Almost all of us know that World War II originated mainly from Hitler’s folly to expand his territory and to avenge the humiliation that Germans felt as a result of their defeat in World War I (Treaty of Versailles). Few know that in the First World War, before the assassination of Archduke Franz Ferdinand of Austria, the conditions were already set for the start of the war and this assassination was only the spark that lit the fuse.

Assassination of Archduke Franz Ferdinand, heir to the Austro-Hungarian throne

France was very hurt by the catastrophic defeat they suffered in the war against Prussia in 1870 (Prussia was the largest of the states that would later make up present-day Germany), for which they lost the regions of Alsace and Lorraine (rich in coal, a more important resource at that time than it is today).

Alsace and Lorraine, in Europe

So one of the causes of World War II could be said to be World War I, and one of the causes of World War I was the Franco-Prussian War of 1870. But what were the causes of the Franco-Prussian War of 1870? This time, the causes were not a previous war but, on the one hand, the desire of France not to be disadvantaged in the event of a war with Prussia, and on the other hand, the almost obsessive desire of the Prussian “Iron Chancellor”, Otto von Bismarck, to start a war in order to unify the various states that were in the areas adjacent to Prussia.

Actually, it all started with the disastrous reign of Queen Isabella II of Spain. This queen, called by Benito Pérez Galdós “the one with sad fates”, lived in the midst of conflicts that began even before her birth because her father, King Ferdinand VII, despite having been married three times, had no sons (a tremendous problem for kings). Because of her status as a woman and having no brothers, her uncle Carlos María Isidro (the king’s brother) claimed the throne, but the king, sick and about to die, prevailed and named Isabel heir (he prohibited the Salonica Law, which prevented women from accessing the throne). Not satisfied with this Carlos started the first “Carlist war”, but was defeated. Isabel II ascended to the throne in 1843, with only 13 years of age. At first she was affectionate with her people and she enjoyed great popularity, but after 25 years of reign she was seen as cruel, lustful and frivolous.

Elizabeth II, reigns at 13 years of age.

In 1868, after a revolution led by General Juan Prim, the queen was forced to abdicate, leaving the throne of Spain vacant. For this reason, Prim visited Prince Carlos Antonio de Hohenzollern-Sigmaringem (of the principality of Hohenzolern, which in 1849 was integrated as a province of the Prussian state) to ask him that his son Leopold accept the throne of Spain.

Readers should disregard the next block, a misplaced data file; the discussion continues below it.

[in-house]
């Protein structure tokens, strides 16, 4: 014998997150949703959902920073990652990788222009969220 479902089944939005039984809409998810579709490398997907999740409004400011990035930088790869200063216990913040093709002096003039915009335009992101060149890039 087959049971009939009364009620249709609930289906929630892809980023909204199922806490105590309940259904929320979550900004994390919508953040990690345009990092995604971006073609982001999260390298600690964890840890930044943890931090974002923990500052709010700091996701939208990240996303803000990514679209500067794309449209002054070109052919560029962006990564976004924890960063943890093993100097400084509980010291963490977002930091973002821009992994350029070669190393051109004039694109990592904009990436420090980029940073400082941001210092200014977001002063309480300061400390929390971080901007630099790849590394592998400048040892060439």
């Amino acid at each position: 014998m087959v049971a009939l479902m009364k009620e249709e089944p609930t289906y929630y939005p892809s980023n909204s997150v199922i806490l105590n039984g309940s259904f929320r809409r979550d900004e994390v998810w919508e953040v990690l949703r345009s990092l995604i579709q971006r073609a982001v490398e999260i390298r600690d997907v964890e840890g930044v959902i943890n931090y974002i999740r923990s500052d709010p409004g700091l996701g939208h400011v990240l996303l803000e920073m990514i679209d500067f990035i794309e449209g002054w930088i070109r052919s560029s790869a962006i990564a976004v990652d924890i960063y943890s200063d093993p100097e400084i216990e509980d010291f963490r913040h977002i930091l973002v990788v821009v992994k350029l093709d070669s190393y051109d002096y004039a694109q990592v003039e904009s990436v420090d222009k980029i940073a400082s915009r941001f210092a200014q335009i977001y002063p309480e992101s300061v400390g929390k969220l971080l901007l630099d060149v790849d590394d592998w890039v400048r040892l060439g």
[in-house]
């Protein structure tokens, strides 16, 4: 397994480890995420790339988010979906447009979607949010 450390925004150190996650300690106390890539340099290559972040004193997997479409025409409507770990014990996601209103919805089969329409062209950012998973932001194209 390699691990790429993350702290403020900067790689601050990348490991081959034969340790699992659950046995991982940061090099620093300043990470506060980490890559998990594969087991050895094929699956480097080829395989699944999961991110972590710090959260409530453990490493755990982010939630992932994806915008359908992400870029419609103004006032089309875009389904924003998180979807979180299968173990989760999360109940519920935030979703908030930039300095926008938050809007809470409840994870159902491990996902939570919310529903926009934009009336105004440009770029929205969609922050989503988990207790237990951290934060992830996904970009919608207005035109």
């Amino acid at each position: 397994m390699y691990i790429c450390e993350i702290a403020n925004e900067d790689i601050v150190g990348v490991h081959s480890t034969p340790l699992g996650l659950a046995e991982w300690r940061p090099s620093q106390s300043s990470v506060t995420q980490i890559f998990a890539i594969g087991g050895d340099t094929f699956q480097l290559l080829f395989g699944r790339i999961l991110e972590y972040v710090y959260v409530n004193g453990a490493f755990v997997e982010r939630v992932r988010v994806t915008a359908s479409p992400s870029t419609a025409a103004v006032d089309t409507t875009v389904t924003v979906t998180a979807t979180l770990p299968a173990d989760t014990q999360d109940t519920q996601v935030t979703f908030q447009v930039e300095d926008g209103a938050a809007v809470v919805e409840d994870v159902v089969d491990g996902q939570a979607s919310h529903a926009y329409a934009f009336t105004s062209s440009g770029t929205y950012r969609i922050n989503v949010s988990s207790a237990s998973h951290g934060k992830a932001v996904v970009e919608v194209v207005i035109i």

France felt that this was contrary to her interests because, in the event of war with Prussia, she would have to fight on two fronts, in the northeast against Prussia and in the south against Spain. For this reason Napoleon III, Emperor of France, pressured the King of Prussia, William I (head of the Hohenzollern house), to prevent Leopold from accepting the Spanish crown, achieving his goal as William I did not want to go to war with France. Leopold renounced the Spanish throne, but the French Foreign Minister, not happy with this, ordered the French ambassador to meet again with William I, despite the fact that they had already had two interviews, to obtain a formal commitment that a member of the Hohenzollern family would never occupy the throne of Spain. The King of Prussia refused to receive the French ambassador for the third time, understanding that his demands had already been satisfied, and sent a telegram to Bismarck, who was in Ems, telling him what had happened.

The Ems Telegram

Bismarck saw here the opportunity he had been waiting for: he modified the telegram to make it appear as if France had been insulted and released it to the press. The reaction was swift and France, wounded in her pride, declared war on Prussia.
The war was a disaster for France: It lost territories and had to pay a large indemnity to Prussia. Bismarck made his dream come true: In January 1871 William I was proclaimed Emperor of Germany, achieving the long-awaited unification.

Germany today

And what happened in Spain?: The crown was handed over to Amadeo of Savoy, son of the King of Italy (how curious about this monarchy; they don’t care that their king is a foreigner as long as he has “blue blood”). But with this designation the only thing that was achieved was to unite all the opposition. Just two years later, in 1873, and in the midst of great instability, he renounced the throne and returned to Italy. And guess who they named king in 1874: nothing more and nothing less than Alfonso XII, son of Isabel II (so much walking, war included, to end up in the same place). However, the Spaniards were lucky this time as her son did better than his mother. He was called “The Peacemaker” and his reign lasted 11 years. His son, Alfonso XIII, reigned for 29 years.

King Alfonso XIII and his mother Maria Christina of Habsburg

It is worth mentioning that one of the causes of the defeat of France was that Prussia had the famous Krupp cannons, which were loaded from the butt. French guns were muzzle-loading, making them slower and more inaccurate.

Soldiers of the Prussian Army loading a Krupp cannon

This reminds me of the naval battle of the second world war, between the German battleship, coincidentally named “Bismarck”, against the pride of the British royal navy: the “Hood”. The Bismarck beat the Hood because she could aim, shoot, and correct her shot faster than her opponent. Technology at the service of war. Rather, technology at the service of death.

The battleship Bismarck



Agregue un comentario

Su dirección de correo no se hará público. Los campos requeridos están marcados *